1874 - 1948 Harmonizer of "CHRISTE SANCTORUM" in The Presbyterian Hymnal David Evans (b. Resolven, Glamorganshire, Wales, 1874; d. Rosllannerchrugog, Denbighshire, Wales, 1948) was an important leader in Welsh church music. Educated at Arnold College, Swansea, and at University College, Cardiff, he received a doctorate in music from Oxford University. His longest professional post was as professor of music at University College in Cardiff (1903-1939), where he organized a large music department. He was also a well-known and respected judge at Welsh hymn-singing festivals and a composer of many orchestral and choral works, anthems, service music, and hymn tunes. Bert Polman


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Published hymn books and other collections

Small Church Music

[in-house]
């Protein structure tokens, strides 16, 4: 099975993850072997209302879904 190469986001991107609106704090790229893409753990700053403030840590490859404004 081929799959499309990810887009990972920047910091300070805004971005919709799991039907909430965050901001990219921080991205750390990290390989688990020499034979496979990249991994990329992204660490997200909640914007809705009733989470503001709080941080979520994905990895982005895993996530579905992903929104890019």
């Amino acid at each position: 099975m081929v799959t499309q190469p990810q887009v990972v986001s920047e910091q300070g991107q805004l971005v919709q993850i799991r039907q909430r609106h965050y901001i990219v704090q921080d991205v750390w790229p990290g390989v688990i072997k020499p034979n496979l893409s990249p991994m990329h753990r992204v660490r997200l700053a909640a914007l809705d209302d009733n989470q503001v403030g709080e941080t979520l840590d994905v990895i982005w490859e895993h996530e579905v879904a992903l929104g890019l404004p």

Editors: Gregory the Great Description: The SmallChurchMusic site was launched in 2006, growing out of the requests from those struggling to provide suitable music for their services and meetings. Rev. Clyde McLennan was ordained in mid 1960’s and was a pastor in many small Australian country areas, and therefore was acutely aware of this music problem. Having also been trained as a Pipe Organist, recordings on site (which are a subset of the site) are all actually played by Clyde, and also include piano and piano with organ versions. All recordings are in MP3 format. Churches all around the world use the recordings, with downloads averaging over 60,000 per month. The recordings normally have an introduction, several verses and a slowdown on the last verse. Users are encouraged to use software: Audacity ( or Song Surgeon ( (see for more information) to adjust the MP3 number of verses, tempo and pitch to suit their local needs. Copyright notice: Rev. Clyde McLennan, performer in this collection, has assigned his performer rights in this collection to Non-commercial use of these recordings is permitted. For permission to use them for any other purposes, please contact Home/Music( List SongsAlphabetically List Songsby Meter List Songs byTune Name About